Pledge About

Ecuador

Aggie and Buck: Environmental Sniffers in the Galapagos Islands

The Galapagos Islands are a place of unsurpassed beauty and home to an abundance of wildlife. In addition to spectacular vistas, there are over 3,000 species of marine plants and wildlife. Visitors to the area may encounter sea lions at play, slow moving tortoises, iguanas, and sea turtles and other native creatures - all living without fear of predators. But the ecosystems are extremely fragile, and the boost in tourism has become a threat to the unique flora and fauna of the Galapagos.

Sea Cucumber Bust in Galapagos

On February, 7th, 2008, the Environmental Police in clandestine collaboration with WildAid seized 126 kilos of sea cucumbers valued at $18,900 in the city of Guayaquil, Ecuador. The operation which began in Galapagos took over one month to develop and resulted in the arresting of three individuals: Henry Villamar Ortega (42), Jose Macias Cuenca (28) and Jose Solarzano Vera (32). Sea cucumber populations have been overexploited in recent years and there is currently a moratorium on the harvesting of sea cucumbers.

Successful Raid in the Galapagos

Two new successful raids against marine species brokers took place in Puerto Ayora, in the Galapagos. The first one was February 22 which found 554 lbs of dried sea cucumber and allowed the capture of one person while the second one took place February 23 and found 180 lbs of dried sea cucumber. One person was arrested within the second raid.

WildAid's Galapagos Program featured as an Interactive Game

Every year in the Galapagos Island, poachers illegally kill thousands of sharks, a practice that has brought sharks in the region to the edge of extinction. Elf Island, the virtual world that empowers kids to make a difference in the real world through online game play, this week announced its second GoodQuest,Ô challenging kids around the world to help protect these endangered animals through a partnership with WildAid, a non-profit working to stop the illegal "fining" of sharks in the Galapagos.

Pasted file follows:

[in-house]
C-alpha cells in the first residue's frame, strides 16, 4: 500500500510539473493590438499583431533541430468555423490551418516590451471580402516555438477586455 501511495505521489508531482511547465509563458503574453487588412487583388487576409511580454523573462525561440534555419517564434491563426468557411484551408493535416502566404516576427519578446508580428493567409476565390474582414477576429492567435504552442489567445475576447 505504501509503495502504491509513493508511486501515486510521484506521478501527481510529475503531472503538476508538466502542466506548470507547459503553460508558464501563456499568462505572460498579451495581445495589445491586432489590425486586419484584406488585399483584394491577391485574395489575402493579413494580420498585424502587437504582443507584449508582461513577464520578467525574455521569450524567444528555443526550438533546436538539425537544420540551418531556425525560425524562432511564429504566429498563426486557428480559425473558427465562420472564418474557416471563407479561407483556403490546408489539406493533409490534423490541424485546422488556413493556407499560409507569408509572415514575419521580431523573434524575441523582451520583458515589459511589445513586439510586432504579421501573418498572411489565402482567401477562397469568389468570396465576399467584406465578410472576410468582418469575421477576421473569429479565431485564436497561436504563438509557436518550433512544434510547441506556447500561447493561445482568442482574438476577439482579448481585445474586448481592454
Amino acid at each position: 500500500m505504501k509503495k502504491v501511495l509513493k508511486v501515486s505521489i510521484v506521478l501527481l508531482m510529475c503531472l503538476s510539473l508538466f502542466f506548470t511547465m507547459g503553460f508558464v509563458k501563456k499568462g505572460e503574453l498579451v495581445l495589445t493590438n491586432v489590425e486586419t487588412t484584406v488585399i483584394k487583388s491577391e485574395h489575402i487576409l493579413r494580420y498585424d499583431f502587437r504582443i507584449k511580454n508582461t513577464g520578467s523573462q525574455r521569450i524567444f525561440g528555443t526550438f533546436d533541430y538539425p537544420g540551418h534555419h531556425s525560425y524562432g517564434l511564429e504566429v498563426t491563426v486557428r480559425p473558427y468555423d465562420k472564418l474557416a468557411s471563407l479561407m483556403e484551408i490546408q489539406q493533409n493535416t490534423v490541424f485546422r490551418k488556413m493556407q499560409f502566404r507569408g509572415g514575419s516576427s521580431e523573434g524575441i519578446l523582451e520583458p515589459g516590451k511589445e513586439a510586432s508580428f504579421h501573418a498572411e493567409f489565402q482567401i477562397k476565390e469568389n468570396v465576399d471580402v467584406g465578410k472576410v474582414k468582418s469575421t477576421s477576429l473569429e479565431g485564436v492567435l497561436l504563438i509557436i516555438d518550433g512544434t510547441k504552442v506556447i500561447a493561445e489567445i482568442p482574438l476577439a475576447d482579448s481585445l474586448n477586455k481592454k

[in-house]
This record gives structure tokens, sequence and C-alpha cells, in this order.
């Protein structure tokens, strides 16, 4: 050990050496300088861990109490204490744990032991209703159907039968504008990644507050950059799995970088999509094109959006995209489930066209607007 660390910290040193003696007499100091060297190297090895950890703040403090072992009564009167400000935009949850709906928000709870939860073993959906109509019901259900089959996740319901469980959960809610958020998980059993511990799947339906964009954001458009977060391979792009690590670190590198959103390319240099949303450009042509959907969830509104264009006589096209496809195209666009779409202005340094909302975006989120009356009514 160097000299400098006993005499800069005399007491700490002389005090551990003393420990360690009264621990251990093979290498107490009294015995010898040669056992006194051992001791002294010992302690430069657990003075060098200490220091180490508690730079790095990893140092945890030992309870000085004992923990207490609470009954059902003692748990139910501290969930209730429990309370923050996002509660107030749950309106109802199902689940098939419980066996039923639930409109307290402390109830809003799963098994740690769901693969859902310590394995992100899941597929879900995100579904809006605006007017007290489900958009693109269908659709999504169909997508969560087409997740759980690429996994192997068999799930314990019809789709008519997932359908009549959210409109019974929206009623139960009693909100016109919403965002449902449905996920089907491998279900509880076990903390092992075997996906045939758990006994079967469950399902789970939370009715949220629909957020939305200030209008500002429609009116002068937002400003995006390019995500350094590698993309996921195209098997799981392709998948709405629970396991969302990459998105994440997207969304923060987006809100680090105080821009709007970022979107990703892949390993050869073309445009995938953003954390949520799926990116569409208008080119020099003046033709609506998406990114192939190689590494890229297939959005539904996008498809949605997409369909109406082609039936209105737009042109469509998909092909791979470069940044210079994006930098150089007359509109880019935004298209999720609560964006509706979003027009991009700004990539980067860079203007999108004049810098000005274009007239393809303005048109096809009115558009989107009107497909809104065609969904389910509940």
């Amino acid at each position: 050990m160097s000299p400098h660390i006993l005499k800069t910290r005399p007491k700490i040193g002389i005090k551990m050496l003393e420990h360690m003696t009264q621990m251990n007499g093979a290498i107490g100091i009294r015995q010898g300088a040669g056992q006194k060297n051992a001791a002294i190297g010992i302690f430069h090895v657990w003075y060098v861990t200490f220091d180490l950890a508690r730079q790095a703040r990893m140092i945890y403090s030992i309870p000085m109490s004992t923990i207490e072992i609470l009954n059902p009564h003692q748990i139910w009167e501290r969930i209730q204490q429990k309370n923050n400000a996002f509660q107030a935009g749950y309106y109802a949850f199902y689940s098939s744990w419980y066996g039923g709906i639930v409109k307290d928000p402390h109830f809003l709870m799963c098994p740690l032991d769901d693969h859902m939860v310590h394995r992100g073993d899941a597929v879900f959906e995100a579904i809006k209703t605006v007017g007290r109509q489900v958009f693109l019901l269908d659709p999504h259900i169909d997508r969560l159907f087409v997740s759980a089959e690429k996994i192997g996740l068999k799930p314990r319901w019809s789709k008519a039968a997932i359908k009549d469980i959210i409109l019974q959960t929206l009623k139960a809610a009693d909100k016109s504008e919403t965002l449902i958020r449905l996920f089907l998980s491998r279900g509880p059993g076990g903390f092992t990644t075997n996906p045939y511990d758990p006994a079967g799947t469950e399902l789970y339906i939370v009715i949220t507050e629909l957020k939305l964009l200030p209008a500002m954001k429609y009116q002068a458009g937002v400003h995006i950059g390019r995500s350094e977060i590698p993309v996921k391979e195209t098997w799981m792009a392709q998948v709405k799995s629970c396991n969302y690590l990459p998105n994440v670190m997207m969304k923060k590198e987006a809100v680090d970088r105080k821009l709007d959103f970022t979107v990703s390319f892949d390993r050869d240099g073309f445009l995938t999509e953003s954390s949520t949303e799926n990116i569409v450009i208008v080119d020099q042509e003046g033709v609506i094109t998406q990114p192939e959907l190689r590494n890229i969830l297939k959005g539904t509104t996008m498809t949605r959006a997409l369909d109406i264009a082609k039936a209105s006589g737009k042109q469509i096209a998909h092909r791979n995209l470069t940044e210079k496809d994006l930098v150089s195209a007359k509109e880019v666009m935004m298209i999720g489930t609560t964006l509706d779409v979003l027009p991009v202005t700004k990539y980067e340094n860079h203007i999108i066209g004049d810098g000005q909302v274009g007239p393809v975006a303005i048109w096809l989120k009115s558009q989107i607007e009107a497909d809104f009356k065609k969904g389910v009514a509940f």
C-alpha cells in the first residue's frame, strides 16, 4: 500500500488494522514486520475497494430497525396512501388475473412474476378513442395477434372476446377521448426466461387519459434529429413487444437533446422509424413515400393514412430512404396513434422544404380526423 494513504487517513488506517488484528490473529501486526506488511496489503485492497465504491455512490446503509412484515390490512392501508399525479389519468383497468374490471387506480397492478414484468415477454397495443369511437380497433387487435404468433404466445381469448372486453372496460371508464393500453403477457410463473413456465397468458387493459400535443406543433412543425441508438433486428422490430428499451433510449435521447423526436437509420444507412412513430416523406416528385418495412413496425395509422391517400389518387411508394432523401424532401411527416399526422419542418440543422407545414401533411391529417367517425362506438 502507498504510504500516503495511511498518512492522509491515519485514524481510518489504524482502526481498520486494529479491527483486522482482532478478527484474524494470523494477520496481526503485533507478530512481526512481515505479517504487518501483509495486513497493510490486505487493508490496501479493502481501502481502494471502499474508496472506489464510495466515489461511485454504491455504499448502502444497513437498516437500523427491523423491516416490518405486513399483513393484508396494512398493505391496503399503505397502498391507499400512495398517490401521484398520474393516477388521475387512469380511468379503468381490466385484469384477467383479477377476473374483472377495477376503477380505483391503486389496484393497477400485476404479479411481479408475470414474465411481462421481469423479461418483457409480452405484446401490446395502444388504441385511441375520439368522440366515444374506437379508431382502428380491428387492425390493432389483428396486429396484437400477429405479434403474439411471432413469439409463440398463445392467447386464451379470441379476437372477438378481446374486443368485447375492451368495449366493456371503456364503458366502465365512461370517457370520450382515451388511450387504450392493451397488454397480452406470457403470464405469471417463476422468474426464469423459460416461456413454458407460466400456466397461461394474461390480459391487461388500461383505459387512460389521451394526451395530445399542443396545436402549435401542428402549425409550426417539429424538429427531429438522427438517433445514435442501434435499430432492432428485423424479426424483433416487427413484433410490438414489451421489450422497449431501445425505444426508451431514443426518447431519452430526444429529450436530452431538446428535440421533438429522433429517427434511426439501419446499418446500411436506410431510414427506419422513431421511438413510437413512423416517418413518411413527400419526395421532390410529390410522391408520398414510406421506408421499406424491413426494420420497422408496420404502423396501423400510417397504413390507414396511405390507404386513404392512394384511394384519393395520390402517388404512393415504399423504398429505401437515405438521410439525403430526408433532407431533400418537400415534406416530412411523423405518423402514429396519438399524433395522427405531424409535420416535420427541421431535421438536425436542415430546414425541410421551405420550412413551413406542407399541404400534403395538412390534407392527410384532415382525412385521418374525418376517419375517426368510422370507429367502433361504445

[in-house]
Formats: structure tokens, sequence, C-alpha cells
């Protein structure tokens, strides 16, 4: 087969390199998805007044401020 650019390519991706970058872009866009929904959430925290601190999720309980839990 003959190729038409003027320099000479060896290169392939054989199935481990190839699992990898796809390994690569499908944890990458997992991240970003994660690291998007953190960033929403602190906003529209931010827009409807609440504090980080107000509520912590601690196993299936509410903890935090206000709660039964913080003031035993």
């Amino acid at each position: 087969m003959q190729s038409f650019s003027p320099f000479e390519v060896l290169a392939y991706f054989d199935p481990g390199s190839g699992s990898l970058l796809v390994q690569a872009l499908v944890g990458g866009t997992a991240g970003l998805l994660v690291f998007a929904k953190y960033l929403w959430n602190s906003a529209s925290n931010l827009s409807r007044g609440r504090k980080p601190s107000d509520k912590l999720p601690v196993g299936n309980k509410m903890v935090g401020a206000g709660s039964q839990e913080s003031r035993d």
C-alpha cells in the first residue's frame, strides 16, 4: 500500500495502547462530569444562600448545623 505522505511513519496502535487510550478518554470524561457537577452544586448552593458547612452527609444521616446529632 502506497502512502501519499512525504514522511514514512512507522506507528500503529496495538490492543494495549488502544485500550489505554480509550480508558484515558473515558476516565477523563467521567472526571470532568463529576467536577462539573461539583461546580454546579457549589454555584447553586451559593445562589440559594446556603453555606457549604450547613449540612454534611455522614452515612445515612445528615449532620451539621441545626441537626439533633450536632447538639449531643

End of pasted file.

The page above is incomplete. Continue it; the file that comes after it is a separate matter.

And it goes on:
Satellite Monitoring of Vessels Soon to be a Reality in the Galapagos Marine Reserve

Edgar Muñoz, GNPS Park Director, Fernando Ortiz and Oswaldo Rosero, local representatives of the conservation organizations Conservation International and WildAid, respectively, recently met to review advances of the Vessel Monitoring System (VMS) project for the Galapagos Marine Reserve (GMR).

Currently, the project is in its final phase and over the next four months, we will procure and install the equipment and software required for the operation of the control center located at the GNPS Headquarters.

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